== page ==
This project calls itself an independent wathchdog of corruption. It collects all the reports and articles on corruption in Hungary and hosts several links to foreign issues. It also gathers the writings around issues, persons, institutions, and events; furthermore it allows for an elaborate search in its database.

The Price of the State

The overall goal of the project, The Price of the State, is to improve general public and especially young generation’s general knowledge of the basic mechanisms and proportions of public finance. We consider it as an important step in increasing the public awareness and pressure on the transparency and fiscal responsibility of the government. Since the knowledge of public finance issues is very poor not only among general public, but also among graduates from high schools and even universities, the voter lacks information necessary for rational decisions and effective civic engagement. The Price of the State concentrates detailed data on revenues and expenditures for public administration. With the help of our portal it’s possible to get a comprehensive overview of how much the state takes in and spends and how these quantities are changing over time. In order to visualize the dimensions of individual state expenditures we use indicators which convert individual items into per-capita or per-working person costs. We go over some of the numbers in more detail, briefly commenting on them under the heading Number of the Day. The Universe of Public Expenditures offers a graphical image of the dimensions of public finance. Those hunting bargains in the public sphere are invited to Buy Your Own State.

Monitoring the legal practice of the Supreme Court of Cassation

The major aim of the project is to establish and maintain the transparency and effectiveness of the Supreme Court of Cassation. The project aims to examine thoroughly the decisions taken by the Supreme Court of Cassation for the period of 2002, 2003 and 2004, which will permit an assessment of the activities of the institution. Subsequently, an objective analysis of the research results will be made, as the point is to draw major conclusions from the review of the decisions of Supreme Court of Cassation.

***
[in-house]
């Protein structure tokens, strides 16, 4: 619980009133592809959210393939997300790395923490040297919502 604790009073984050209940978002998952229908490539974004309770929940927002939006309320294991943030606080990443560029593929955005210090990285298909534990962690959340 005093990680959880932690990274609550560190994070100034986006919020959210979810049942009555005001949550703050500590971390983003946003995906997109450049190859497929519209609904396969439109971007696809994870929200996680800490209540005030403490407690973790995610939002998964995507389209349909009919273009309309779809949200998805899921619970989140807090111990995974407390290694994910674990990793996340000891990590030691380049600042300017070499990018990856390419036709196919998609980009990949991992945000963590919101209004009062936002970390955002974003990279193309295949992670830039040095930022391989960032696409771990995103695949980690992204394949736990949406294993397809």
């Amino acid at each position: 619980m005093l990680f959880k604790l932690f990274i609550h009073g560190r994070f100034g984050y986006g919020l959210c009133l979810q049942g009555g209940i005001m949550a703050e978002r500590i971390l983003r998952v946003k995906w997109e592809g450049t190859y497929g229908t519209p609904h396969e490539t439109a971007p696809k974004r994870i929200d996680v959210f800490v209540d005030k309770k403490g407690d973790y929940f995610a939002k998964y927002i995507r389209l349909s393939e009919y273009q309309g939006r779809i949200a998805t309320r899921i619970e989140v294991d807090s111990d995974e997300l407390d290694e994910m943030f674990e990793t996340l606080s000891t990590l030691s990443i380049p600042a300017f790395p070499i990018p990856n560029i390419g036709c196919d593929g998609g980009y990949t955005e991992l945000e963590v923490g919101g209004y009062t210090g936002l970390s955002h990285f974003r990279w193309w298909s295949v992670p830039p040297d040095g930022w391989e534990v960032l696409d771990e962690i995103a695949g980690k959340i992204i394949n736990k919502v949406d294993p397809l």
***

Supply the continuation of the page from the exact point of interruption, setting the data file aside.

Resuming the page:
CONSENSUS – Strengthening the development of public policies through stakeholders input, an effective and responsible exercise of democratic powers

The project aimed at raising the accountability of Ministerial Public Policy Units and increasing the ability and knowledge of civil society to participate effectively and valuably in the process of elaborating, implementing, monitoring and evaluating the public policy process.

Monitoring of Georgia’s Implementation of OECD’s Anti-Corruption Network for Transitions Economies Recommendations

The project aimed at ensuring implementation of the recommendations developed under the Anti-Corruption Action Plan by the Anti-Corruption Network for Transition Economies (ACN) – a regional anti-corruption program of the Organization for Economic Co-operation and Development (OECD). To accomplish this, TI Georgia continued to monitor action taken by the government of Georgia to implement the ACN recommendations and present the respective findings to the OECD ACN and the Georgian public.

Civil control – a guarantee for transparent and accessible local authority

The project seeks to improve the role of the structures of the civil society in the city of Gabrovo in the formulation of policies and programs at municipal level. Some of the main project activities were: 1. realization of surveys aimed to define the main problems and deficiencies in communication between the local administration and the civil society at large; 2. monitoring activities regarding the work of the administration and development of precise recommendations for improvement; 3. organization and realization of round tables with representatives from the civil society and experts from the municipal administration aimed to encourage the dialogue and partnership between the two target groups; 4. realization of educational seminars regarding the civil control over the work of the administration; 5. realization of a regional information campaign “Civil society organizations – factor for increasing the transparency and accountability of the municipal administration””.; 6. development of precise recommendations for the public administration on how to incorporate good practices and procedures, which will ease the access to information for the citizens and the business and engage the civil society into the decision making process regarding the provision of services of general public interest.”

Parasolvency

The goal of the proect is to make the system of gifts in the health care sector transparent. It achieves its aim by providing a web-page where gift givers can publish the amounts they give. By this, a more transparent market can arise in the place of private deals and obscure rules. Beyond gift amounts, users share opinions on quality and discuss issues of corruption in health care. The project was attacked by the ombudsman and doctors thus it had to be moved to serves outside the reach of the Hungarian authorities.